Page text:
December 19th in African American History – Milton John Hinton

December 19, 2000 Milton John Hinton, the dean of jazz bass players, died.

Hinton was born June 23, 1910 in Vicksburg, Mississippi. While attending high school, he learned to play the bass horn, tuba, cello, and the double bass. In the late 1920s and early 1930s, he worked as a freelance musician in Chicago, Illinois, playing with famous jazz musicians such as Jabbo Smith and Art Tatum.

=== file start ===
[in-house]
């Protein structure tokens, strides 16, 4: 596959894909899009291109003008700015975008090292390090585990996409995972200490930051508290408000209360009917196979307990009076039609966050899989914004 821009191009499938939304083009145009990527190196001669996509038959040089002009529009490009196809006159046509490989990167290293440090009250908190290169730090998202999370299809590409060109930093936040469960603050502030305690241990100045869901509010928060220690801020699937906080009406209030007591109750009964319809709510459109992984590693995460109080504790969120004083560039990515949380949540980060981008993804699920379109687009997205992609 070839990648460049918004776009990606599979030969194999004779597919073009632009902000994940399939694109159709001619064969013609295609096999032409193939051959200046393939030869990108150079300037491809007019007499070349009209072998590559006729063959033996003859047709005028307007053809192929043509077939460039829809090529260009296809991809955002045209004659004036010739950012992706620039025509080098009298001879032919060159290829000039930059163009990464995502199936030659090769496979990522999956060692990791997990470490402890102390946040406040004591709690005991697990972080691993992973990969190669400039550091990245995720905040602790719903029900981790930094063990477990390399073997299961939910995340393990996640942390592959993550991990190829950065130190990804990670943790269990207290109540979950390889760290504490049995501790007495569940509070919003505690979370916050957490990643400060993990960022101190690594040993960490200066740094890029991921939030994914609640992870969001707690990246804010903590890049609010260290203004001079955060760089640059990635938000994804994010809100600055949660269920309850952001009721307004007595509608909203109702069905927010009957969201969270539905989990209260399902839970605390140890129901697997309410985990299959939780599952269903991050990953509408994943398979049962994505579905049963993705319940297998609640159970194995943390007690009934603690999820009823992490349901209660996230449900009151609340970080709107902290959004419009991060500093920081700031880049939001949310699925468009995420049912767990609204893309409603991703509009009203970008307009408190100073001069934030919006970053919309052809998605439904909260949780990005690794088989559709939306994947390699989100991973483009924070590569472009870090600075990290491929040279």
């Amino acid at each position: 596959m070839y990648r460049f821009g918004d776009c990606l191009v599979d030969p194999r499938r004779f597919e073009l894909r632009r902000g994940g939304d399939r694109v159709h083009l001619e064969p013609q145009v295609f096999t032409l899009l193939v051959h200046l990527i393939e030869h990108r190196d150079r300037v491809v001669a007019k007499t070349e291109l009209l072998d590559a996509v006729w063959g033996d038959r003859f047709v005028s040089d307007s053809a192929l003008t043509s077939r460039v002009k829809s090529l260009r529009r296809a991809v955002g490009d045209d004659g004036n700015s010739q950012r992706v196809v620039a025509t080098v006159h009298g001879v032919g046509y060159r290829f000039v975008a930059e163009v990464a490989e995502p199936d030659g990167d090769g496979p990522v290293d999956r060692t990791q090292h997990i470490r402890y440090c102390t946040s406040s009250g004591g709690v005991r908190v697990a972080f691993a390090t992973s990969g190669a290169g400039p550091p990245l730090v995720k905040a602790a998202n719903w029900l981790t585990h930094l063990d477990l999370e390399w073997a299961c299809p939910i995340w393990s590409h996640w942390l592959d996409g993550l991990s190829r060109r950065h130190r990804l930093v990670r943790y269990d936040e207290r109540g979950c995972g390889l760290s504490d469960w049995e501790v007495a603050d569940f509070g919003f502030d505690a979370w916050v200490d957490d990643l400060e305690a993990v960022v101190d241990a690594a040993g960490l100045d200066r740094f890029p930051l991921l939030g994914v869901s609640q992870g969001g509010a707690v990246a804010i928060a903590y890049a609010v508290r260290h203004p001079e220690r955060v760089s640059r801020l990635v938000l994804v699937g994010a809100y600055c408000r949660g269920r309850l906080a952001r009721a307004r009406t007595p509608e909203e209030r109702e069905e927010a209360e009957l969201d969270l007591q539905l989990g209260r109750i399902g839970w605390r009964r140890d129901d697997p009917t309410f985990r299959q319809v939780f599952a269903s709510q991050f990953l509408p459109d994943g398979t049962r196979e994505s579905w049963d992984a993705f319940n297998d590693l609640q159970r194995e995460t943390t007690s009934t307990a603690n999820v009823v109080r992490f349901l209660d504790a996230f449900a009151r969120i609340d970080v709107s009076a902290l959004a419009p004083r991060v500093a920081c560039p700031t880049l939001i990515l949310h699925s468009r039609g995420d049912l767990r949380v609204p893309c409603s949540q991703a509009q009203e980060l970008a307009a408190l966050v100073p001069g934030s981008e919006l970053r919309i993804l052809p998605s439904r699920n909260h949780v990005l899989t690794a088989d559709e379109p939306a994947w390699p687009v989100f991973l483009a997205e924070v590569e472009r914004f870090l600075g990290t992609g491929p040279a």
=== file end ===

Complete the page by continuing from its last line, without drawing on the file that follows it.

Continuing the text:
In 1936, he joined the Cab Calloway band and played with them until 1951. Hinton later became a television staff musician, working regularly on shows with Jackie Gleason and Dick Cavett. Hinton’s biography, “Bass Line,” was published in 1988 and in 1993 he was designated a NEA Jazz Master, the highest honor the United States bestows on a jazz musician, by the National Endowment for the Arts. Hinton is recognized as the most recorded jazz musician of all time, having appeared on 1,174 recordings. He was posthumously inducted into the Down Beat Jazz Hall of Fame in 2001.


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